Many chemical modifications used to bleach, dye, or permanently wave hair also cleave the disulfide cross-linkages (from the amino acid cystine) which give the hair its strength. For example, it is known that disulfide bonds in hair are extensively cleaved as a result of exposure to the hydrogen peroxide used during the bleaching process. Not only does the hydrogen peroxide destroy the melanin in the hair resulting in a lighter color, but the hydrogen peroxide also weakens the hair by cleavage of the sulfur-sulfur cross-links. Dyeing of hair is also typically carried out by mixing the dye precursor (usually phenylenediamine/resorcinol) with a solution of hydrogen peroxide. The purpose of the hydrogen peroxide (or other bleaching agent) is two-fold, in that it destroys the melanin, thereby lightening the hair, and also catalyzes the formation of the dye itself. Some cleavage of disulfide cross-linkages can occur as a result of exposure to the hydrogen peroxide used in the dyeing formulation. The permanent waving process, which cleaves disulfide cross-linkages and forms new cross-links which lock the hair into the new array or style, also has the result of weakening the hair due to the failure of all of the sulfur-sulfur cross-links to reform.

Multifunctional Systems

As set out above, chemical damage done to hair by bleaching, permanent waving, or the like, can be repaired in accord with the present invention by treating the damaged hair with a water-soluble/dispersible polyimide to impart new cross-links into the hair fiber. Preferably, the polyimide has a molecular weight ranging from about 1000 to about 4500 and a net neutral charge. In a non-catalyzed system, a two-step process is required in which the bleaching, permanent waving, or dyeing process is first carried out, and then repair is achieved via exposure of the hair to the water-soluble polyimide. In a catalyzed system, repair can be carried out by the simultaneous regeneration of sulfur-sulfur cross-links as the bleaching, dyeing, or permanent waving process is carried out.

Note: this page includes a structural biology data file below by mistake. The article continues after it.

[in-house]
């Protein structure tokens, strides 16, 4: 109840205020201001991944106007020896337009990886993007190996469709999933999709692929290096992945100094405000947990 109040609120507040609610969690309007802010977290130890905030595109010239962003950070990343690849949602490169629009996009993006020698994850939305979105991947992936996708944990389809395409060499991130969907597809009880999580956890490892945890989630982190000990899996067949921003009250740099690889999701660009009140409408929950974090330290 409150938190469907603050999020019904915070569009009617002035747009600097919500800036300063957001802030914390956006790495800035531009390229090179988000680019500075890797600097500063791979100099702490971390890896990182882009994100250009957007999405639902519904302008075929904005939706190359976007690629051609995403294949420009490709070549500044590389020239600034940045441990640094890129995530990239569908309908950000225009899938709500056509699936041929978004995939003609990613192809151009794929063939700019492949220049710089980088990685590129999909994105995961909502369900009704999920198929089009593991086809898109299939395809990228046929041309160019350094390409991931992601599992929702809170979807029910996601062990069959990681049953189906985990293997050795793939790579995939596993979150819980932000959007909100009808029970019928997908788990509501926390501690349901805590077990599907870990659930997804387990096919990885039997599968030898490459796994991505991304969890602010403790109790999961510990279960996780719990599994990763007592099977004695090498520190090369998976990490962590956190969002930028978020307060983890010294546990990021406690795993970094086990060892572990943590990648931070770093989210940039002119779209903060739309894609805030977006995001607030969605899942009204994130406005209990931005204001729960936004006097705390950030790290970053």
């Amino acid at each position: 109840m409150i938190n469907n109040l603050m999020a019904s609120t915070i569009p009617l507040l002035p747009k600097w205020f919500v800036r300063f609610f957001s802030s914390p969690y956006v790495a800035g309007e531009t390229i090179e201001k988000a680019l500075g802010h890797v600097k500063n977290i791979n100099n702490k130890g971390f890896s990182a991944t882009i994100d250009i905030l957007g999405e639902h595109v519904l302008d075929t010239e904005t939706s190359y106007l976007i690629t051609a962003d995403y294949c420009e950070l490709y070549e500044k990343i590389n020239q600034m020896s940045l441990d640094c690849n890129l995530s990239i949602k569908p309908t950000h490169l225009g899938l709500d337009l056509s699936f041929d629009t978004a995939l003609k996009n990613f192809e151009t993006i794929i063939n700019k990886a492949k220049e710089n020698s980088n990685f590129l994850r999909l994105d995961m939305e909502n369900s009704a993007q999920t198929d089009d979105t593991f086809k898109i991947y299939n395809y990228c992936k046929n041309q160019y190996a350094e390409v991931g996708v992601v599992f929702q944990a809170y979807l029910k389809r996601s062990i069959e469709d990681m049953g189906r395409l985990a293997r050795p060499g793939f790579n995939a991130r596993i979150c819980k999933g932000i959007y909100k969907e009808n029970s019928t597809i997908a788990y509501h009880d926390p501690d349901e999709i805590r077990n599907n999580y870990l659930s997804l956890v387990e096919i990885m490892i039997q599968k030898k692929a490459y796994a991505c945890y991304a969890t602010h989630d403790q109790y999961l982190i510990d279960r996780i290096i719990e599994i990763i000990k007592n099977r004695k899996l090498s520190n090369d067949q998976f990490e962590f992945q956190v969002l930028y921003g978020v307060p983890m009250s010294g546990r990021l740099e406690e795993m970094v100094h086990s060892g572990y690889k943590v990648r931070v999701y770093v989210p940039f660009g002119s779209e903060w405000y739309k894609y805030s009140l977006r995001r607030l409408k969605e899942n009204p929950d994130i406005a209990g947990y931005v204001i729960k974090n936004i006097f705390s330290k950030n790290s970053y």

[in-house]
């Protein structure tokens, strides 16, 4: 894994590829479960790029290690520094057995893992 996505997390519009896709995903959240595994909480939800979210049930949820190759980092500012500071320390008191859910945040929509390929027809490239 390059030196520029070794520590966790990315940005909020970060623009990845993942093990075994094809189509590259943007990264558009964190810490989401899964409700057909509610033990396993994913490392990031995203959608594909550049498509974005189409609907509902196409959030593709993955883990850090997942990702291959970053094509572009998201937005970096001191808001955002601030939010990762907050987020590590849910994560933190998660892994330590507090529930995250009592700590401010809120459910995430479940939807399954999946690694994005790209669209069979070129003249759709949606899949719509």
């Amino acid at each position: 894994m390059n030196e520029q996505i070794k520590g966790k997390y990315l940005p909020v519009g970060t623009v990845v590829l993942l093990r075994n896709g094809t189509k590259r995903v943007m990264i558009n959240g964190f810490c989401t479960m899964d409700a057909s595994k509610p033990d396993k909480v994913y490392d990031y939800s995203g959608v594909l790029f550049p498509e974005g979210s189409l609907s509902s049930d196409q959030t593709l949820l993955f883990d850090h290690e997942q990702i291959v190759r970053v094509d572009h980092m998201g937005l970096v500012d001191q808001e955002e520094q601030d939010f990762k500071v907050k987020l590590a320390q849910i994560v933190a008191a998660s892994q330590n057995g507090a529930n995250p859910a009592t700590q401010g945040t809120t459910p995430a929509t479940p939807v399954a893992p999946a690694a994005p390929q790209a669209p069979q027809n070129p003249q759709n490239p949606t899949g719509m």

One Step Non-Degradative Hair Bleaching Process

A one-step process for the bleaching of hair that leaves the hair in a lightened, but non-weakened state can be achieved by the addition of an amount of a water-soluble/dispersible polyimide (preferably of Mw 1000 to 4500 and neutral in charge) sufficient to yield a final solution of from about 1% to about 10% actives (in the polyimide) to an effective amount of aqueous hydrogen peroxide (or other bleaching agent) in a buffered solution from pH 7 to pH 12. The solution is applied to the hair and allowed to remain in contact until the desired color is achieved.

One Step Non-Degradative Hair Dyeing Process

A one-step process for the dyeing of hair that leaves the hair in a colored, but non-weakened state can be achieved by the addition of an amount of a water-soluble/dispersible polyimide (preferably of Mw 1000 to 4500 and neutral in charge) sufficient to yield a final solution of from about 1% to about 10% actives (in the polyimide) to an effective amount of hydrogen peroxide (or other bleaching agent) and to an effective amount of a dye agent (e.g., phenylenediamine/resorcinol or to a water-soluble/dispersible polyimide functionalized with a dye moiety) in a buffered solution preferably from pH 7 to 12. The solution is applied to hair and allowed to remain in contact until the desired color is achieved.

One Step Non-Degradative Hair Permanent Waving Process

A one-step process for the permanent waving of hair that leaves the hair in a permanent waved, but non-weakened state can be achieved by the addition of an amount of a water-soluble/dispersible polyimide (preferably of Mw 1000 to 4500 and neutral in charge) sufficient to yield a final solution of from about 1% to 10% actives (in the polyimide) to an effective amount of an agent used for cleavage of cystine disulfide bonds in a buffered solution from preferably pH 7 to 12. The solution is applied to the hair and allowed to remain for such time as is required to achieve the desired level of set.